Friday, November 13, 2015

A Living Hell

(Photo Description: A skeleton prays while being engulfed in flames in Hell's furnace.

I want to be a respectful as I can in the post I'm writing today. I have decided not to use the last name of the actor involved or his mother whose words I will be quoting here. His first name appears in the quote I am going to use and I don't see a way of avoiding that.

On my Facebook page I saw a 'trending' article about an actor, just 40 years old who died as a result of a car crash. Even though I'd not heard of him I read the short article in Time magazine on line as well as another in People on line. Both described his accident, which sounded horrific, and interviewed his mother who was there with him when he died.

Now, we have to remember that she just lost her son, and is finding a way to deal with that. Near the end of the article, she is quoted by saying that though he fought valiantly to live ... “Had Nathaniel lived he would have required a ventilator and would never have been able to utter one more word and would have been sentenced to life as a quadriplegic. A condition that Nate would have never have been able to tolerate. By God’s love and mercy Nathaniel was spared this living hell.”

The 'living hell' from which the actor was spared is a daily experience of many people with disabilities. In fact, those same people with disabilities don't typically report that their lives are hellish and aren't rolling themselves off cliffs. The general ignorance about life and quality of life of people with disabilities is concerning. The denial of access to media and to mainstream sources for sharing our lives, our voices and our stories is a death-making barrier. People don't know us so they imagine us. People don't hear our stories so they, without recognizing their own ignorance and prejudice, write their own. (I am using 'ignorance' and 'prejudice' in the softest way that they can be used - people, including all who read this and the one who writes it, are all unaware of their own ignorance and prejudices. I am not speaking of purposeful, stubborn ignorance or blatant, hateful prejudice.) We, as people with disabilities get shoved off into the one's upon whom God's grace had not fallen. "There for the Grace of God go I" being a statement of smugness and arrogance.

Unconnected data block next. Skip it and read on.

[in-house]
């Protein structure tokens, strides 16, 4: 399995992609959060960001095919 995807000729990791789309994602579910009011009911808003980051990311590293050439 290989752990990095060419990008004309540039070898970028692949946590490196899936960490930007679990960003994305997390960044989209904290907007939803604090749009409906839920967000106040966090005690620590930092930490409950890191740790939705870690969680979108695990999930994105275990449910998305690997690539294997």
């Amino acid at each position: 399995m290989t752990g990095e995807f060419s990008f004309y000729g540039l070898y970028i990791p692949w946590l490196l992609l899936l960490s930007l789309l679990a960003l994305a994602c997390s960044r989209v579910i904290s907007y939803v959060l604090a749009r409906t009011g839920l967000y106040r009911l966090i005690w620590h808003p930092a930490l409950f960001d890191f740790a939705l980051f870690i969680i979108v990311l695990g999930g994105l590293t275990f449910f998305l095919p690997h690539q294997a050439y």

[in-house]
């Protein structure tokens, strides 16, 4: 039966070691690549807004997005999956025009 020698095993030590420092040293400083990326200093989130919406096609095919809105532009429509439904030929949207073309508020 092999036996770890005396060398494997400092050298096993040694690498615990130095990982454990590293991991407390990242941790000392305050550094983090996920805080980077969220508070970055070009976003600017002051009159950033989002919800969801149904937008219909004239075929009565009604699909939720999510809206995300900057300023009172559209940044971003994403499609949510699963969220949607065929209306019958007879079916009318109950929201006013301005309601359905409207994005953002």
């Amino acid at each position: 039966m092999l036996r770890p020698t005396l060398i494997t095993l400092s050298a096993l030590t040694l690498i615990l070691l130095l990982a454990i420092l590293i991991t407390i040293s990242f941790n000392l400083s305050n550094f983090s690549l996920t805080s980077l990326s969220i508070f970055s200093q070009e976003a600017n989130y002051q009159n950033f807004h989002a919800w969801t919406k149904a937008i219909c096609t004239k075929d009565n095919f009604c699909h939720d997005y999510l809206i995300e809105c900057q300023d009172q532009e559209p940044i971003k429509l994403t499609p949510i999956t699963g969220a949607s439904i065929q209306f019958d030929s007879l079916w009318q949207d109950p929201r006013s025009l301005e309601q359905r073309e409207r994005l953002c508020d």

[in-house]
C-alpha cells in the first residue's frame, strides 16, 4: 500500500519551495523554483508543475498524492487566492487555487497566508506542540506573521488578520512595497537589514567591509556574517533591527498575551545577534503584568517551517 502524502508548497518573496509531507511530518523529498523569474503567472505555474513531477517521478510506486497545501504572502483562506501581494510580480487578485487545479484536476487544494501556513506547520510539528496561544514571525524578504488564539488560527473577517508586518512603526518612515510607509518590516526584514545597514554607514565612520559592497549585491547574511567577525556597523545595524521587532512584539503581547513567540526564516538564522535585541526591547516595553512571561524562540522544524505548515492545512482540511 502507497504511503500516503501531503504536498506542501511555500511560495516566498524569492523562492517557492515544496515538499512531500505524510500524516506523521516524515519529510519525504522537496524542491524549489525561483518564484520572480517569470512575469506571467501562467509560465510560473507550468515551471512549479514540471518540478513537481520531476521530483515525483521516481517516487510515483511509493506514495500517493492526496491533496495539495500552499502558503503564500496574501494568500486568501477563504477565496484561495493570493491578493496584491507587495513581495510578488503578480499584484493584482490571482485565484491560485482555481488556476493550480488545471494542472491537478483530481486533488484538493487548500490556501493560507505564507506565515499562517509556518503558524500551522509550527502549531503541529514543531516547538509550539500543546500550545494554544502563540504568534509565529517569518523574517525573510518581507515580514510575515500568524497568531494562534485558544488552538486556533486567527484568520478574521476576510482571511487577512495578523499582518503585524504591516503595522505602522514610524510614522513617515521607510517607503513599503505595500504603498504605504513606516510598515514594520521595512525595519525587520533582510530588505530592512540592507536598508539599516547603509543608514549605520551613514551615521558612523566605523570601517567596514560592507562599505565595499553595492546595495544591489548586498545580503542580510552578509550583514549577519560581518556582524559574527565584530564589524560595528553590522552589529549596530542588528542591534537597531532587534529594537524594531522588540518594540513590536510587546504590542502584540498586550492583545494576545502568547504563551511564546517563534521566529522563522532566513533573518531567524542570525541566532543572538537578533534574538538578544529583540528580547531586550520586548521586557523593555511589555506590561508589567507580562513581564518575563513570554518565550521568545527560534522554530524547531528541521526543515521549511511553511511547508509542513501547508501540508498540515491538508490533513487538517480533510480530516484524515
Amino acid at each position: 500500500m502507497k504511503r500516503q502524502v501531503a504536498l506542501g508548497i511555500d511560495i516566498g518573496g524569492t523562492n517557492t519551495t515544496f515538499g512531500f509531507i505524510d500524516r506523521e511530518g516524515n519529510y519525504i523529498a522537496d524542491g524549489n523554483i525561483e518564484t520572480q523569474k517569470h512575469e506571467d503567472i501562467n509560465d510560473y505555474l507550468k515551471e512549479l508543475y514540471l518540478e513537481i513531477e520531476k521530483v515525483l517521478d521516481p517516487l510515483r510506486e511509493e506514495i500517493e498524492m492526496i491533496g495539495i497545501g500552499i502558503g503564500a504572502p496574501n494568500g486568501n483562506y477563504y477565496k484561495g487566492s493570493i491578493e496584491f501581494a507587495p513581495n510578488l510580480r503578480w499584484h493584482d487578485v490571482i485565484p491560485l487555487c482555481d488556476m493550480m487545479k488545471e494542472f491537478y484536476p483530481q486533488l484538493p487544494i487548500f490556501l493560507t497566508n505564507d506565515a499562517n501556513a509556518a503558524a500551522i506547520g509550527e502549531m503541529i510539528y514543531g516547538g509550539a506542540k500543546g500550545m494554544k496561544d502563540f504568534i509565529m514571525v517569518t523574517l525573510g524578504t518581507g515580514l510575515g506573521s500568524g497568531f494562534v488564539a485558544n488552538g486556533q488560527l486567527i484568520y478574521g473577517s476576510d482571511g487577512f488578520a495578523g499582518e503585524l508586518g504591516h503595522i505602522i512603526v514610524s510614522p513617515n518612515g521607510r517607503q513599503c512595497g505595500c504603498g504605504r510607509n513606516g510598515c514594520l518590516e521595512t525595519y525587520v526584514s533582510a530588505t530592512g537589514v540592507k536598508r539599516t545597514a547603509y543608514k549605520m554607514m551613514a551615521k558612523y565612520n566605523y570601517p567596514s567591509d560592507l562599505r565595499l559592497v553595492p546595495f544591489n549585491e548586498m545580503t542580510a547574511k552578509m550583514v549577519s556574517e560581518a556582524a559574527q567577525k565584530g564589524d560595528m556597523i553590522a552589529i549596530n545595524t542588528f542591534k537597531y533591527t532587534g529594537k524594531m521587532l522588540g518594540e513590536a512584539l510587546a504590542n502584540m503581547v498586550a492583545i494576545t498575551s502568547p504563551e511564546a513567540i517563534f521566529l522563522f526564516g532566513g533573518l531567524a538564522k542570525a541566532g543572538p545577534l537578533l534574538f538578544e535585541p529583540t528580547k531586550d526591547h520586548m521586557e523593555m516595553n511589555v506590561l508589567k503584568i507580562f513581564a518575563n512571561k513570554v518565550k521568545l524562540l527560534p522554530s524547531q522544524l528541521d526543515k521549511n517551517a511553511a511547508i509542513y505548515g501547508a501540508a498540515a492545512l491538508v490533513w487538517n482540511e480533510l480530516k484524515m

I am also concerned, even more than the idea that death would be preferable to life for a young man, that the media chose to publish the quote. Both People magazine and Time magazine chose to highlight the quote in the articles. Didn't they think that perhaps they would promoting the current agenda to see disability only in the looming shadow of the 'assisted death' movement? Didn't they think that people with disabilities might be readers of this story? Fans of this man? Affected by their words? Of course not! Because we don't exist in their minds at all. We exist in the fringes of their consciousness, where trolls and ghouls and things that go bump in the night exist. I'm willing to bet that neither author gave a moments thought to what they printed. Not a moment.

But we, people in the disability community, need to see this as a continuing failure to communicate with the larger community. We need to devise strategies to get our stories heard and our voices considered. The continued failure to do so, I think has chilling consequences.